A predictive model for estimating the number of erythrocytapheresis or phlebotomy treatments for patients with naïve hereditary hemochromatosis

Eva Rombout-Sestrienkova*, Bjorn Winkens, Marian van Kraaij, Cees Th B M van Deursen, Mirian C H Janssen, Alexander M J Rennings, Dorothea Evers, Jean-Louis Kerkhoffs, Ad Masclee, Ger H Koek

*Corresponding author for this work

Research output: Contribution to journalArticleAcademicpeer-review


BACKGROUND AND AIMS: Standard treatment for naïve hereditary hemochromatosis patients consists of phlebotomy or a personalized erythrocytapheresis. Erythrocytapheresis is more efficient, but infrequently used because of perceived costs and specialized equipment being needed. The main aim of our study was to develop a model that predicts the number of initial treatment procedures for both treatment methods. This information may help the clinician to select the optimal treatment modality for the individual patient.

METHODS: We analyzed retrospective data of 125 newly diagnosed patients (C282Y homozygous), treated either with phlebotomy (n = 54) or erythrocytapheresis (n = 71) until serum ferritin (SF) reached levels ≤100 μg/L. To estimate the required number of treatment procedures multiple linear regression analysis was used for each treatment method separately.

RESULTS: The linear regression model with the best predictive quality (R2 = 0.74 and 0.73 for erythrocytapheresis and phlebotomy respectively) included initial SF, initial hemoglobin (Hb) level, age, and BMI, where initial SF was independently related to the total number of treatment procedures for both treatment methods. The prediction error expressed in RMSPE and RMSDR was lower for erythrocytapheresis than for phlebotomy (3.8 and 4.1 vs 7.0 and 8.0 respectively), CONCLUSIONS: Although the prediction error of the developed model was relatively large, the model may help the clinician to choose the most optimal treatment method for an individual patient. Generally erythrocytapheresis halves the number of treatment procedures for all patients, where the largest reduction (between 55% and 64%) is reached in patients with an initial Hb level ≥ 9 mmol/L (14.5 g/dL). ClinicalTrials.gov number NCT00202436.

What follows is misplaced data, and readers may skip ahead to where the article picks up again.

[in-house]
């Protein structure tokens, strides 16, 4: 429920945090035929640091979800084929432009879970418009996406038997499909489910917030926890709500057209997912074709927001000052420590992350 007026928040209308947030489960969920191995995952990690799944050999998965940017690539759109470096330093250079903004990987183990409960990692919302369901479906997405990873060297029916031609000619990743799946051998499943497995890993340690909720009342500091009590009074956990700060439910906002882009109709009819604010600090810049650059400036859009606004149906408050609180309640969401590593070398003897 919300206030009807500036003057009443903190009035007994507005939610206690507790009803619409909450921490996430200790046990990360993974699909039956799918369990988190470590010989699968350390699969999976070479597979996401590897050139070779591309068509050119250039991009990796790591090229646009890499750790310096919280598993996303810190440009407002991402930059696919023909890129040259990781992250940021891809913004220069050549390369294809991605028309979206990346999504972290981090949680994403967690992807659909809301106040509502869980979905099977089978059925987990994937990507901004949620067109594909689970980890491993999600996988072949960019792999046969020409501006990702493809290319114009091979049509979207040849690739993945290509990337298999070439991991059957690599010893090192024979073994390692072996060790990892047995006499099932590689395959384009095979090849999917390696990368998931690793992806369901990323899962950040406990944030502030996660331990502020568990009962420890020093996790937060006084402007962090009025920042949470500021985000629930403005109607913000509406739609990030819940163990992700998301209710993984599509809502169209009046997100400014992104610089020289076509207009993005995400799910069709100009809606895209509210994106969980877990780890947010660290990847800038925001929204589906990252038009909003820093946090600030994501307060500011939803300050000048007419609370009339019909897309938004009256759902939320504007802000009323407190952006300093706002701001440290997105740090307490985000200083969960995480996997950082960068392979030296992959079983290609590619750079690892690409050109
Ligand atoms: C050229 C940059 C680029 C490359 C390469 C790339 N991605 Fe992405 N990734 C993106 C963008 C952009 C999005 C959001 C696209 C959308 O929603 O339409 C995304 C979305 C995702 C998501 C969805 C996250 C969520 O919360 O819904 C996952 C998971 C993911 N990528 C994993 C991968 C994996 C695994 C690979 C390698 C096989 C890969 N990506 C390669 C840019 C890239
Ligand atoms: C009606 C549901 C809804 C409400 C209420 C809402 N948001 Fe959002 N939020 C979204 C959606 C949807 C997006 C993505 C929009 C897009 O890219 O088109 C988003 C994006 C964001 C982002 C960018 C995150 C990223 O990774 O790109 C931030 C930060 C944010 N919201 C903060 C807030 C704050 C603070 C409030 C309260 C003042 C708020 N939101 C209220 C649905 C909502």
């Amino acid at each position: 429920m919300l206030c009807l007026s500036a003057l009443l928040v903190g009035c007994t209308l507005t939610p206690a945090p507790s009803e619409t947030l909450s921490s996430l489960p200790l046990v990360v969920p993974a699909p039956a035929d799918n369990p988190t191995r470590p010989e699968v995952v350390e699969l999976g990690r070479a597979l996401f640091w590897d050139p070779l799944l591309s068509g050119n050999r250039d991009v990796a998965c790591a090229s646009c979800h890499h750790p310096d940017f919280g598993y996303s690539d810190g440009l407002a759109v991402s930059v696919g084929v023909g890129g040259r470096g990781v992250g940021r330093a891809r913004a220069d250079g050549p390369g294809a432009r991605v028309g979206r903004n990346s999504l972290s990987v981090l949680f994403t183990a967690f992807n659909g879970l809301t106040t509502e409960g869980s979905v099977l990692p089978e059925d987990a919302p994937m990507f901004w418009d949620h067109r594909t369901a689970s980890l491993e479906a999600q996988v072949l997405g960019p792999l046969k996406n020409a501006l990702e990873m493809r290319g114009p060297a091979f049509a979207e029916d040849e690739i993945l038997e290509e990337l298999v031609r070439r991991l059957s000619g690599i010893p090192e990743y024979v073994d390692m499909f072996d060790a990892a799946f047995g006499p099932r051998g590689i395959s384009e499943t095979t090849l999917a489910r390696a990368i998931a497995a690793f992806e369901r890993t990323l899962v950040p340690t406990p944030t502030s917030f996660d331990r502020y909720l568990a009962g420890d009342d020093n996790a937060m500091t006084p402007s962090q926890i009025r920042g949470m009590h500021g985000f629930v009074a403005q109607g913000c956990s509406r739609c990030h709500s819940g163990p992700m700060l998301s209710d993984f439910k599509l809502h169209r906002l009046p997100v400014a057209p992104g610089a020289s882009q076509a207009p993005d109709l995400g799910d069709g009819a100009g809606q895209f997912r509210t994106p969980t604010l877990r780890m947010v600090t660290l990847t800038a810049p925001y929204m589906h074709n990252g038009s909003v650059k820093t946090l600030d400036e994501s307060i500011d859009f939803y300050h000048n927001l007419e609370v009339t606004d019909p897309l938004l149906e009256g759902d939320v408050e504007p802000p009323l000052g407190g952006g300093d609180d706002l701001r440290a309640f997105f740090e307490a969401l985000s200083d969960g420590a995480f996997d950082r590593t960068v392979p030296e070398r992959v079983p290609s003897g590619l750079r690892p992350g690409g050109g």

Original languageEnglish
Pages (from-to)340-347
Number of pages8
JournalJournal of Clinical Apheresis
Issue number3
Early online date24 Dec 2020
Publication statusPublished - Jun 2021


  • erythrocytapheresis
  • hereditary hemochromatosis
  • phlebotomy
  • prediction rule

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